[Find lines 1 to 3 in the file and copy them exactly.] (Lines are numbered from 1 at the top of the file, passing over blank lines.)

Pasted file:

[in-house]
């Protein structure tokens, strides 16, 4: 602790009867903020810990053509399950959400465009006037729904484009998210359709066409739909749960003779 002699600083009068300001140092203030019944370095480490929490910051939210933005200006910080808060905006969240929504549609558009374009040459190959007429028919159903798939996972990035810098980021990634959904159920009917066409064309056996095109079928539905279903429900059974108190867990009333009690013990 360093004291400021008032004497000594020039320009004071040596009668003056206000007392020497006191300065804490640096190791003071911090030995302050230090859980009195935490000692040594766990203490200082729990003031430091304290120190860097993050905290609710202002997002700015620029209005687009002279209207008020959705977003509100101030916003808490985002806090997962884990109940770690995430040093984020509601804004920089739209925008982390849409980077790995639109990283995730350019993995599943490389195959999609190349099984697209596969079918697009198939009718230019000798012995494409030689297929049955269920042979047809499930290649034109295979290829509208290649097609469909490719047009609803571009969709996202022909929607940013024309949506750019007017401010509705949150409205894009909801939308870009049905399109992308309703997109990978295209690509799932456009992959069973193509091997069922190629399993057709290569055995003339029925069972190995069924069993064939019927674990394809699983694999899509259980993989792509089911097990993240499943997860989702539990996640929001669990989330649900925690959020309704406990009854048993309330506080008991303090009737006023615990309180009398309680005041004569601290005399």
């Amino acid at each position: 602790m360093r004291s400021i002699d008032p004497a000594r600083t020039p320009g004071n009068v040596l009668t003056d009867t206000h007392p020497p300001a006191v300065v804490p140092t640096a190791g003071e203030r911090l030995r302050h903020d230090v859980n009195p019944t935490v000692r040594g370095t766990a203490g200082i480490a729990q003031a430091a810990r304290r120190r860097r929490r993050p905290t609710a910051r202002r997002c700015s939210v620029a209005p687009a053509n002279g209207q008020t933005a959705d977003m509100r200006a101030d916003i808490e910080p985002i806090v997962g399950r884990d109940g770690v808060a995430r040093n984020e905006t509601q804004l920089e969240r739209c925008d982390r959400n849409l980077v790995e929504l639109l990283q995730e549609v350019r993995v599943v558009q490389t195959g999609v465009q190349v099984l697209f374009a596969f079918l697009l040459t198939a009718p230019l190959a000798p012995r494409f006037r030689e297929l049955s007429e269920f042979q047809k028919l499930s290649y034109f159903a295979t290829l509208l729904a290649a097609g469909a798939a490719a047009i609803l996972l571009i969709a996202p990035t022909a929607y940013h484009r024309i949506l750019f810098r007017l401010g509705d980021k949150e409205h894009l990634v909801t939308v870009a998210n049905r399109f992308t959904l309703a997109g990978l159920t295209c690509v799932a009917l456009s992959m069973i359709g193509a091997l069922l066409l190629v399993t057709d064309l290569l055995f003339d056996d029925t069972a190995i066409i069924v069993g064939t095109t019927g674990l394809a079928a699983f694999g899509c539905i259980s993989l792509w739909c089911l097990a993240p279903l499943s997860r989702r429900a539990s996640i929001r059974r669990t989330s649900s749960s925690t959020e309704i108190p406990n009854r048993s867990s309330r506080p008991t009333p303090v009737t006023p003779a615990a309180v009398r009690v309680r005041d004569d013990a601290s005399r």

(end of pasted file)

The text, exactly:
[in-house]
């Protein structure tokens, strides 16, 4: 602790009867903020810990053509399950959400465009006037729904484009998210359709066409739909749960003779 002699600083009068300001140092203030019944370095480490929490910051939210933005200006910080808060905006969240929504549609558009374009040459190959007429028919159903798939996972990035810098980021990634959904159920009917066409064309056996095109079928539905279903429900059974108190867990009333009690013990 360093004291400021008032004497000594020039320009004071040596009668003056206000007392020497006191300065804490640096190791003071911090030995302050230090859980009195935490000692040594766990203490200082729990003031430091304290120190860097993050905290609710202002997002700015620029209005687009002279209207008020959705977003509100101030916003808490985002806090997962884990109940770690995430040093984020509601804004920089739209925008982390849409980077790995639109990283995730350019993995599943490389195959999609190349099984697209596969079918697009198939009718230019000798012995494409030689297929049955269920042979047809499930290649034109295979290829509208290649097609469909490719047009609803571009969709996202022909929607940013024309949506750019007017401010509705949150409205894009909801939308870009049905399109992308309703997109990978295209690509799932456009992959069973193509091997069922190629399993057709290569055995003339029925069972190995069924069993064939019927674990394809699983694999899509259980993989792509089911097990993240499943997860989702539990996640929001669990989330649900925690959020309704406990009854048993309330506080008991303090009737006023615990309180009398309680005041004569601290005399």
């Amino acid at each position: 602790m360093r004291s400021i002699d008032p004497a000594r600083t020039p320009g004071n009068v040596l009668t003056d009867t206000h007392p020497p300001a006191v300065v804490p140092t640096a190791g003071e203030r911090l030995r302050h903020d230090v859980n009195p019944t935490v000692r040594g370095t766990a203490g200082i480490a729990q003031a430091a810990r304290r120190r860097r929490r993050p905290t609710a910051r202002r997002c700015s939210v620029a209005p687009a053509n002279g209207q008020t933005a959705d977003m509100r200006a101030d916003i808490e910080p985002i806090v997962g399950r884990d109940g770690v808060a995430r040093n984020e905006t509601q804004l920089e969240r739209c925008d982390r959400n849409l980077v790995e929504l639109l990283q995730e549609v350019r993995v599943v558009q490389t195959g999609v465009q190349v099984l697209f374009a596969f079918l697009l040459t198939a009718p230019l190959a000798p012995r494409f006037r030689e297929l049955s007429e269920f042979q047809k028919l499930s290649y034109f159903a295979t290829l509208l729904a290649a097609g469909a798939a490719a047009i609803l996972l571009i969709a996202p990035t022909a929607y940013h484009r024309i949506l750019f810098r007017l401010g509705d980021k949150e409205h894009l990634v909801t939308v870009a998210n049905r399109f992308t959904l309703a997109g990978l159920t295209c690509v799932a009917l456009s992959m069973i359709g193509a091997l069922l066409l190629v399993t057709d064309l290569l055995f003339d056996d029925t069972a190995i066409i069924v069993g064939t095109t019927g674990l394809a079928a699983f694999g899509c539905i259980s993989l792509w739909c089911l097990a993240p279903l499943s997860r989702r429900a539990s996640i929001r059974r669990t989330s649900s749960s925690t959020e309704i108190p406990n009854r048993s867990s309330r506080p008991t009333p303090v009737t006023p003779a615990a309180v009398r009690v309680r005041d004569d013990a601290s005399r």